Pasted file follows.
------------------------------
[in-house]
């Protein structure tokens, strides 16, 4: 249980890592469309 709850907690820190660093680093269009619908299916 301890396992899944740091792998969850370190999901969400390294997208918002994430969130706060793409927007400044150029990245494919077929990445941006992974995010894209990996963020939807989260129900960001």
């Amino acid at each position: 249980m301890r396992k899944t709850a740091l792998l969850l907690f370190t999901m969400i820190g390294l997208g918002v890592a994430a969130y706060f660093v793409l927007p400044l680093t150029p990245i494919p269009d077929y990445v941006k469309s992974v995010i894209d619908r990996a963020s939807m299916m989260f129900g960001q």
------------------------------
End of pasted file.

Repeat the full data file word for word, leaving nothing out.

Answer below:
[in-house]
């Protein structure tokens, strides 16, 4: 249980890592469309 709850907690820190660093680093269009619908299916 301890396992899944740091792998969850370190999901969400390294997208918002994430969130706060793409927007400044150029990245494919077929990445941006992974995010894209990996963020939807989260129900960001």
């Amino acid at each position: 249980m301890r396992k899944t709850a740091l792998l969850l907690f370190t999901m969400i820190g390294l997208g918002v890592a994430a969130y706060f660093v793409l927007p400044l680093t150029p990245i494919p269009d077929y990445v941006k469309s992974v995010i894209d619908r990996a963020s939807m299916m989260f129900g960001q």